The Philadelphia region is the state's most densely populated and economically productive, yet it is a lightweight in the statehouse because its delegation lacks unity, vision, and leadership.
That must change as the federal government shirks responsibility and dumps programs on the states. Those that can't make up the inevitable loss of federal aid will suffer the most.
Health care for the elderly, low- to moderate-wage workers, and the poor is about to come under attack by President-elect Donald Trump and the Republican-dominated Congress, which has long tried to unspool the Affordable Care Act, as well as repackage Medicare and Medicaid to hide cuts. Cuts will reverberate throughout the state, but hit more people in this region.
That puts tremendous pressure on legislators from Philadelphia, Montgomery, Bucks, Delaware, and Chester Counties. But they cannot rise to the challenge unless they change their stature in Harrisburg. The leadership lineup for the legislature's next session proves they've got a lot of work ahead of them.
Two of seven Republican Senate leadership positions are held by Chuck McIlhinney, of Bucks County, and Bob Mensch, of Montgomery County. Beyond that, local influence goes off the cliff. Philadelphia Democratic Sens. Vincent Hughes, Anthony Williams, and Larry Farnese have half of the six party leadership positions in the Senate but their caucus is so outnumbered, it's almost irrelevant.
The House is worse. Only Rep. Marcie Toepel, of Montgomery County, has a leadership position among fellow Republicans and only Rep. Rosita Youngblood, of Philadelphia, holds a Democratic leadership position.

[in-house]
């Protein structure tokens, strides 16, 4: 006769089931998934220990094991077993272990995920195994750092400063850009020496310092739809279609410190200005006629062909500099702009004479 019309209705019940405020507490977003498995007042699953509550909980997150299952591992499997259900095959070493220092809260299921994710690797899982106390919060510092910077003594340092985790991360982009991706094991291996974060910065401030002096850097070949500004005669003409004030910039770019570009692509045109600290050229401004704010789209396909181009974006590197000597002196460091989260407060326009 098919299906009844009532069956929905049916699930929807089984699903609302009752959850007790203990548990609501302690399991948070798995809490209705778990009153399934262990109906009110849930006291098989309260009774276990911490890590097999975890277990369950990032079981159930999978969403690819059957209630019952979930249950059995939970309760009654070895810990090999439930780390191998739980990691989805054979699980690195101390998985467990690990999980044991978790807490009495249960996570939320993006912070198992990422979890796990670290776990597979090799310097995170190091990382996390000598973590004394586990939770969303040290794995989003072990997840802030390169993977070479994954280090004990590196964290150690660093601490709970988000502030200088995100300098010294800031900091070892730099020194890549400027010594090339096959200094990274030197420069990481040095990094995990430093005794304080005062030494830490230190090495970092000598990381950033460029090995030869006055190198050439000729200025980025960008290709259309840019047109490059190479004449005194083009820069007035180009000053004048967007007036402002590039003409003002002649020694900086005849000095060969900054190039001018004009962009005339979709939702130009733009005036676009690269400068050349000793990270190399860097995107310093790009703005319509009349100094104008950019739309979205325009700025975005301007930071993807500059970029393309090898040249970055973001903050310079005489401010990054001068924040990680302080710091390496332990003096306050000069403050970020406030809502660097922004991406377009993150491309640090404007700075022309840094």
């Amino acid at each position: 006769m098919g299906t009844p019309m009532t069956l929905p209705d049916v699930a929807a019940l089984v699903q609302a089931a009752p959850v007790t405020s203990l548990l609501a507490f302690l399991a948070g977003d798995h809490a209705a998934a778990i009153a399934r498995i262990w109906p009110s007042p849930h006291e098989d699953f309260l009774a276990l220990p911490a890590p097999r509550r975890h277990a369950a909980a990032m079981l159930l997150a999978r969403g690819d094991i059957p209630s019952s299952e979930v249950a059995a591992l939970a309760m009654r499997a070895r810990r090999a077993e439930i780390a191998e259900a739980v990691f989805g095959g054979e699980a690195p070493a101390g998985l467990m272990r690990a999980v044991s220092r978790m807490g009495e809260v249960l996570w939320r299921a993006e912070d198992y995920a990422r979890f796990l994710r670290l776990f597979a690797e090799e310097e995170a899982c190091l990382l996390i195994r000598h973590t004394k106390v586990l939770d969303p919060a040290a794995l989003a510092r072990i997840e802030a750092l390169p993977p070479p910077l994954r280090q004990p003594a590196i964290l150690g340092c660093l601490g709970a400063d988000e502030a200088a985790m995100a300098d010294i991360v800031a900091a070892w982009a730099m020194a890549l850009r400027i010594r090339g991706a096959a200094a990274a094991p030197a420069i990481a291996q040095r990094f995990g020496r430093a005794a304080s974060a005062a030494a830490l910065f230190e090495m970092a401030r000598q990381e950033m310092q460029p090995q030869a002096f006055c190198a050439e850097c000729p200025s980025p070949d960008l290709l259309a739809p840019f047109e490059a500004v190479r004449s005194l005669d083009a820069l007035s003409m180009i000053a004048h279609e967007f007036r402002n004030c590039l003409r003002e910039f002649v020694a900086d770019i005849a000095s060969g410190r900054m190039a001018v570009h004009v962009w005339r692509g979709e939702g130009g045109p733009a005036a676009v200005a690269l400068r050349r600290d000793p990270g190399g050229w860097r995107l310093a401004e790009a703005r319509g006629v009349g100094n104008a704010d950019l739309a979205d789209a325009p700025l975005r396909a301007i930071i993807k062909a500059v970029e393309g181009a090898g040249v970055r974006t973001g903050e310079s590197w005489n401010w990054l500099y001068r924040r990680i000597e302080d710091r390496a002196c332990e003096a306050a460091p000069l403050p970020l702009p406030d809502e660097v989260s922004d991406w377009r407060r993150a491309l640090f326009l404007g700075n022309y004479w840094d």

With so little clout, the delegation must band together as a metropolitan coalition whose votes can put key legislation over the top or kill it. They must create their own powerful caucus that looks past party, racial, and city lines. If they don't know how to become a voting bloc, they should crack open a history book.
And they need to get some self-respect before demanding respect in Harrisburg. Regional legislators shouldn't let Philadelphia Democrats passively watch admitted felon Rep. Leslie Acosta run for re-election, and Rep. Vanessa Brown and Sen. Farnese run for office as they defend themselves against corruption charges. Regional legislators have to demand that while their colleagues deserve the presumption of innocence, they have no right to their seats if in defending themselves they can't devote their full attention to the public's needs.
The metropolitan area doesn't need the same old weak-kneed politicians siloed in their parties. It requires strong, focused advocates able to execute a plan that protects and advances the region's interests.